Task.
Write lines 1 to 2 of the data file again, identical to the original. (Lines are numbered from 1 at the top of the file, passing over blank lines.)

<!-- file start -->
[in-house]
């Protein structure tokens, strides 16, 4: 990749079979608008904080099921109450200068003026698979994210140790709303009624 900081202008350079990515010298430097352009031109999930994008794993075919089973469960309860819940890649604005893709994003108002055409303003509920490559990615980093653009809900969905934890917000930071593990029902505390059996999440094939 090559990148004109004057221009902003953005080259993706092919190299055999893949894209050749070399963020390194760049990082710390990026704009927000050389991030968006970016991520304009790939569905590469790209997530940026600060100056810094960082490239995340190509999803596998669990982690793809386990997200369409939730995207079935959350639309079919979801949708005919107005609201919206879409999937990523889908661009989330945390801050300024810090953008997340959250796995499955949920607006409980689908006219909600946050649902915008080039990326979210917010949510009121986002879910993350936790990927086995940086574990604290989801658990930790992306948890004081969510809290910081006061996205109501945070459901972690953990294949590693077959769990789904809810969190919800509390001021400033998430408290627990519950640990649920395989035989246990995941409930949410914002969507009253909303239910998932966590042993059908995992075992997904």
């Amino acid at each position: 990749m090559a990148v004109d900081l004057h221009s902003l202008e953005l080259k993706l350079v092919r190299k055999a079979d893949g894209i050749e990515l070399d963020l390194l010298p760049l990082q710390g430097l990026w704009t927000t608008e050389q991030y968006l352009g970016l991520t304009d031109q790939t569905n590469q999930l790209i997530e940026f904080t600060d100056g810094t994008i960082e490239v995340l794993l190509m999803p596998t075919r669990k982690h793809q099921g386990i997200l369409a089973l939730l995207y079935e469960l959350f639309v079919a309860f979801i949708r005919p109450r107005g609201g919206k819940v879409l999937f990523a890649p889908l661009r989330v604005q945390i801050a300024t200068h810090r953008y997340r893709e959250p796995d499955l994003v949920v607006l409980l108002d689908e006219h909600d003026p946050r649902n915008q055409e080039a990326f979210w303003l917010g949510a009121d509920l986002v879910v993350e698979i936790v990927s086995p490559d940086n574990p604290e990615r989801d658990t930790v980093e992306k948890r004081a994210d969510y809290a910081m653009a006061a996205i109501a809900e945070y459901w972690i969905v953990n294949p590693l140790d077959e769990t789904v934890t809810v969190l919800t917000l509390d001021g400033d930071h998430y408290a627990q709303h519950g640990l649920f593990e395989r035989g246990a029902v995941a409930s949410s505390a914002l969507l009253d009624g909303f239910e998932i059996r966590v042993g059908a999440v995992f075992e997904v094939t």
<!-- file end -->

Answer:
[in-house]
């Protein structure tokens, strides 16, 4: 990749079979608008904080099921109450200068003026698979994210140790709303009624 900081202008350079990515010298430097352009031109999930994008794993075919089973469960309860819940890649604005893709994003108002055409303003509920490559990615980093653009809900969905934890917000930071593990029902505390059996999440094939 090559990148004109004057221009902003953005080259993706092919190299055999893949894209050749070399963020390194760049990082710390990026704009927000050389991030968006970016991520304009790939569905590469790209997530940026600060100056810094960082490239995340190509999803596998669990982690793809386990997200369409939730995207079935959350639309079919979801949708005919107005609201919206879409999937990523889908661009989330945390801050300024810090953008997340959250796995499955949920607006409980689908006219909600946050649902915008080039990326979210917010949510009121986002879910993350936790990927086995940086574990604290989801658990930790992306948890004081969510809290910081006061996205109501945070459901972690953990294949590693077959769990789904809810969190919800509390001021400033998430408290627990519950640990649920395989035989246990995941409930949410914002969507009253909303239910998932966590042993059908995992075992997904």